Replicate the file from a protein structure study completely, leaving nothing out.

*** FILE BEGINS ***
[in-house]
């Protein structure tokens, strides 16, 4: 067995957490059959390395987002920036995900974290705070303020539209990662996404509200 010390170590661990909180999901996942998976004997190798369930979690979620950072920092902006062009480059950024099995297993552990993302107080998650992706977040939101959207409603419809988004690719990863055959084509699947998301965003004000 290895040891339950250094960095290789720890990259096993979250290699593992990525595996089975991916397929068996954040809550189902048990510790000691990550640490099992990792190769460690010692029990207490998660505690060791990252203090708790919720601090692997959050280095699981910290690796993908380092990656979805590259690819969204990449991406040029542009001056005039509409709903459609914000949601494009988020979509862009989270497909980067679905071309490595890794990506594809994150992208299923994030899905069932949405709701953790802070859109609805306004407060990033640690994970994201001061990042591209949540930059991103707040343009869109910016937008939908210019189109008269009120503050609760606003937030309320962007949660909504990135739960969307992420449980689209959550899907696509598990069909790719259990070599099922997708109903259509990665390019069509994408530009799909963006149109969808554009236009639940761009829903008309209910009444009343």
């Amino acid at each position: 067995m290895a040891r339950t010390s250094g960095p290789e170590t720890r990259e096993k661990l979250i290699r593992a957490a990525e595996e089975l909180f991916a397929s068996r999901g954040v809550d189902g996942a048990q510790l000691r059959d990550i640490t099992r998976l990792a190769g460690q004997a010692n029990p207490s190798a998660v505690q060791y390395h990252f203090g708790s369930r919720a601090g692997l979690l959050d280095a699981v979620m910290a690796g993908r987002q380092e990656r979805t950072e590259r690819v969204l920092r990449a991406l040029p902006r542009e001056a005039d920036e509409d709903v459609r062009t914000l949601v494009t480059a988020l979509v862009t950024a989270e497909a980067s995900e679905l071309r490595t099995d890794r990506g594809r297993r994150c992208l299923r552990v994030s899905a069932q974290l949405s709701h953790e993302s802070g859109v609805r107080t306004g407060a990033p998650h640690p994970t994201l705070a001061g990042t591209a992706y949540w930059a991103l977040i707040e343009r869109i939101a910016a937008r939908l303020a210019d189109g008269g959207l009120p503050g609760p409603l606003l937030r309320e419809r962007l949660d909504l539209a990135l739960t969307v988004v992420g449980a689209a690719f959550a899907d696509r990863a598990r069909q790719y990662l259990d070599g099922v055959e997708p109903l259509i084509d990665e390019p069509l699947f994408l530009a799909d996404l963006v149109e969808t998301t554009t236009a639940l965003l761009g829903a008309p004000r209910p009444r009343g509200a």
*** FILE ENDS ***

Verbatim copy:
[in-house]
């Protein structure tokens, strides 16, 4: 067995957490059959390395987002920036995900974290705070303020539209990662996404509200 010390170590661990909180999901996942998976004997190798369930979690979620950072920092902006062009480059950024099995297993552990993302107080998650992706977040939101959207409603419809988004690719990863055959084509699947998301965003004000 290895040891339950250094960095290789720890990259096993979250290699593992990525595996089975991916397929068996954040809550189902048990510790000691990550640490099992990792190769460690010692029990207490998660505690060791990252203090708790919720601090692997959050280095699981910290690796993908380092990656979805590259690819969204990449991406040029542009001056005039509409709903459609914000949601494009988020979509862009989270497909980067679905071309490595890794990506594809994150992208299923994030899905069932949405709701953790802070859109609805306004407060990033640690994970994201001061990042591209949540930059991103707040343009869109910016937008939908210019189109008269009120503050609760606003937030309320962007949660909504990135739960969307992420449980689209959550899907696509598990069909790719259990070599099922997708109903259509990665390019069509994408530009799909963006149109969808554009236009639940761009829903008309209910009444009343």
């Amino acid at each position: 067995m290895a040891r339950t010390s250094g960095p290789e170590t720890r990259e096993k661990l979250i290699r593992a957490a990525e595996e089975l909180f991916a397929s068996r999901g954040v809550d189902g996942a048990q510790l000691r059959d990550i640490t099992r998976l990792a190769g460690q004997a010692n029990p207490s190798a998660v505690q060791y390395h990252f203090g708790s369930r919720a601090g692997l979690l959050d280095a699981v979620m910290a690796g993908r987002q380092e990656r979805t950072e590259r690819v969204l920092r990449a991406l040029p902006r542009e001056a005039d920036e509409d709903v459609r062009t914000l949601v494009t480059a988020l979509v862009t950024a989270e497909a980067s995900e679905l071309r490595t099995d890794r990506g594809r297993r994150c992208l299923r552990v994030s899905a069932q974290l949405s709701h953790e993302s802070g859109v609805r107080t306004g407060a990033p998650h640690p994970t994201l705070a001061g990042t591209a992706y949540w930059a991103l977040i707040e343009r869109i939101a910016a937008r939908l303020a210019d189109g008269g959207l009120p503050g609760p409603l606003l937030r309320e419809r962007l949660d909504l539209a990135l739960t969307v988004v992420g449980a689209a690719f959550a899907d696509r990863a598990r069909q790719y990662l259990d070599g099922v055959e997708p109903l259509i084509d990665e390019p069509l699947f994408l530009a799909d996404l963006v149109e969808t998301t554009t236009a639940l965003l761009g829903a008309p004000r209910p009444r009343g509200a």